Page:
Road Trip: Detour Division

See original article here.

By Chris Goodrich

When I’m forced to drive a long way for work, or some child-related thing, I try to find something fun to do along the way. The drive isn’t a burden if I’ve got a personal reason to go, and sometimes I even look forward to 10 hours in the car.

Driving to Maine, when my son did a semester at a school there, wasn’t much of a problem — it’s an easy drive and there’s always shopping at L.L. Bean headquarters or a night on the shore. Driving to Ohio to deliver my daughter to college, however, has been more challenging; on one trip we toured Frank Lloyd Wright’s spectacular Fallingwater house, 70 miles southeast of Pittsburgh, and on another, a less-well-known Wright house in the same area, Kentuk Knob.

One time, too, we stopped at my very first Cabela’s, just outside Wheeling, West Virginia — truly a “destination” store with its Gun Library (for buying, not lending) and museum-quality dioramas of African as well as North American wildlife (in 2007 Cabela opened a similar store in East Hartford). But the Cabela detour was most significant because, by taking the “southern route” to Kenyon College, we passed a freeway sign for something called “Prabhupada’s Palace of Gold,” less than 20 miles distant.

I filed that information away… and so, a few days ago, became an overnight guest at the New Vrindaban Community, a utopian farm in Moundsville, West Virginia, run under the auspices of the International Society for Krishna Consciousness.

Having no more knowledge of “ISKCON” than off-putting memories of devotees in saffron robes chanting “Hare Krishna, Hare Krishna!” in unlikely places like airports, I was a little nervous… but my anxiety was unfounded.

The community is at the end of a very windy road on the edge of a West Virginia “holler,” founded there in part because A.C. Bhaktivedanta Swami Prabhupada — the Calcutta native and Krishna evangelist who, in his late 60s, travelled to New York City in 1965 to start ISKCON — had a vision of creating “seven temples on the seven hills.” It’s easy to believe the appropriately named “Moundsville” really might resemble the original, Indian Vrindaban, the temple-filled city where Krishna spent his boyhood (and it didn’t hurt that one of Prabhupada’s devotees would donate his land, which has once been a garbage dump).

I stayed in the community itself, down in the holler, in a complex that at first looks like a tiny ski resort, but in the center of the main building is the Sri Sri Radha Vrindaban Chandra Temple (which even has a live webcam). The community rents rooms to visitors — $26.50 a night or less per person, can’t beat that — and it was relaxing to fall asleep, and wake up, to rhythmic chanting. (The community also rents out A-frame cabins around a small lake.)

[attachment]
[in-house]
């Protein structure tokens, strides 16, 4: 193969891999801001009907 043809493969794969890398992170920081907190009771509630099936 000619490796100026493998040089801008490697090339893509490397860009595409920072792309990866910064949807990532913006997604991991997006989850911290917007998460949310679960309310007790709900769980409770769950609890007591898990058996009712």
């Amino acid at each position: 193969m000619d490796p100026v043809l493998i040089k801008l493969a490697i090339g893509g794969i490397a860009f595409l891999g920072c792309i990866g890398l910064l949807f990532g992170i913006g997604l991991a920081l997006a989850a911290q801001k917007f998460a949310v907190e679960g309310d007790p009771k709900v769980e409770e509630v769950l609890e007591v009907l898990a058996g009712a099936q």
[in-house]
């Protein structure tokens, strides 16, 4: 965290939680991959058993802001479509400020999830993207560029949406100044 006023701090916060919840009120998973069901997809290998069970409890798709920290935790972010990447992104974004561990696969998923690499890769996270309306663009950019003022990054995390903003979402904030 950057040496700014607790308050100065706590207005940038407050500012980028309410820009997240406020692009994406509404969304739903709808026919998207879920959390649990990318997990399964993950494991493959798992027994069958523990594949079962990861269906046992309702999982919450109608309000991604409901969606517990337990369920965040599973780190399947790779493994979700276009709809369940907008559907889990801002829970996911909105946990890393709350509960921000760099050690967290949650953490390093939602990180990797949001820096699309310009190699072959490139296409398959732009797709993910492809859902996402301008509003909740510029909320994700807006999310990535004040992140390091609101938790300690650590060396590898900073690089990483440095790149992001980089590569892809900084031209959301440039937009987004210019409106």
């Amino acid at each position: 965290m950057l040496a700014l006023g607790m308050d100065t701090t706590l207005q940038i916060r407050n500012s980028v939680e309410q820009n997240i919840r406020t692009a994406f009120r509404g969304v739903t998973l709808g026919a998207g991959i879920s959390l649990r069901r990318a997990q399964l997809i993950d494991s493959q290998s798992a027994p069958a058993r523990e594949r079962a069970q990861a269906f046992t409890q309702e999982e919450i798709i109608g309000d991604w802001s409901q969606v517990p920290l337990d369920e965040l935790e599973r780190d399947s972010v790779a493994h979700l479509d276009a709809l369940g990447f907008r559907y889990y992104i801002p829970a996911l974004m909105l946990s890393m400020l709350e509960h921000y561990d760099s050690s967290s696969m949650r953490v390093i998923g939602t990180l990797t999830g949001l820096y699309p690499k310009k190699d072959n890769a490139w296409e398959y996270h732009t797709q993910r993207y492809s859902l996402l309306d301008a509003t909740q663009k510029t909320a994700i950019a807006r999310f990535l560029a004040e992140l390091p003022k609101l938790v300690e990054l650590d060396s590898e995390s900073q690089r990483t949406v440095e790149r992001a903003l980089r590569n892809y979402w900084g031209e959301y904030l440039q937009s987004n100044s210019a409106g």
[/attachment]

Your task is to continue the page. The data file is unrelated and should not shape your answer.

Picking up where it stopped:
The Palace of Gold itself is on the main road, a short walk up the hill, and is a diamond in the rough. It was built, starting in 1973, to be Prabhupada’s home but he died in 1977, the building two years from completion. No surprise there: the pocket-size “palace” was built almost exclusively by New Vrindaban devotees, most of whom knew nothing about construction when they started building (without blueprints, supposedly).

Residents learned how to stain glass, cut marble (52 kinds), carve wood, sculpt clay, paint murals, apply gold leaf (five pounds of it), set tile, cast metal, weld steel and rebuild chandeliers, not to mention blast rock, haul lumber with horse teams, mix cement and run electrical wires.

Despite being conceived and built by amateurs, the building is beautiful in both design and execution… though perhaps, indeed, that’s why it’s beautiful, being an expression of love and devotion.

My tour guide — whom I almost certainly saw in the 1980s in Berkeley, California, since we both lived there then, and you couldn’t miss those hand-cymbal-ringing Hare Krishnas dancing down Telegraph Avenue — notes that New Vrindaban hasn’t met its dream of self-sufficiency and a little research uncovers a major reason. The community was expelled from ISKCON from 1987 to 1994 in the wake of criminal activity — child abuse, drug use and eventually murder — that often destroys idealistic groups taken over by messianic leaders.

New Vrindaban has yet to recover from those dark days, though has generated some positive vibes in recent years by starting a “cow sanctuary” program. Since Krishna devotees are Hindu, they revere cows, and eat neither meat nor eggs… and abstain from drugs, alcohol and illicit sex as well, though some previous leaders didn’t follow Swami Prabhupada’s “regulative principles.”

New Vrindaban is nearly 500 miles from Brookfield, so I don’t plan on returning anytime soon. But one day I will, for the whole experience — sleeping in the ashram, chanting with other devotees before dawn, counting out prayer beads, dipping into the Baghvad Gita, working in the fields, eating a healthy vegetarian lunch (one of the Krishna’s bigger economic endeavors is restaurants). If I had known the community’s “backstory,” I might have passed it by… but the good guys, it seems, are in charge once again.

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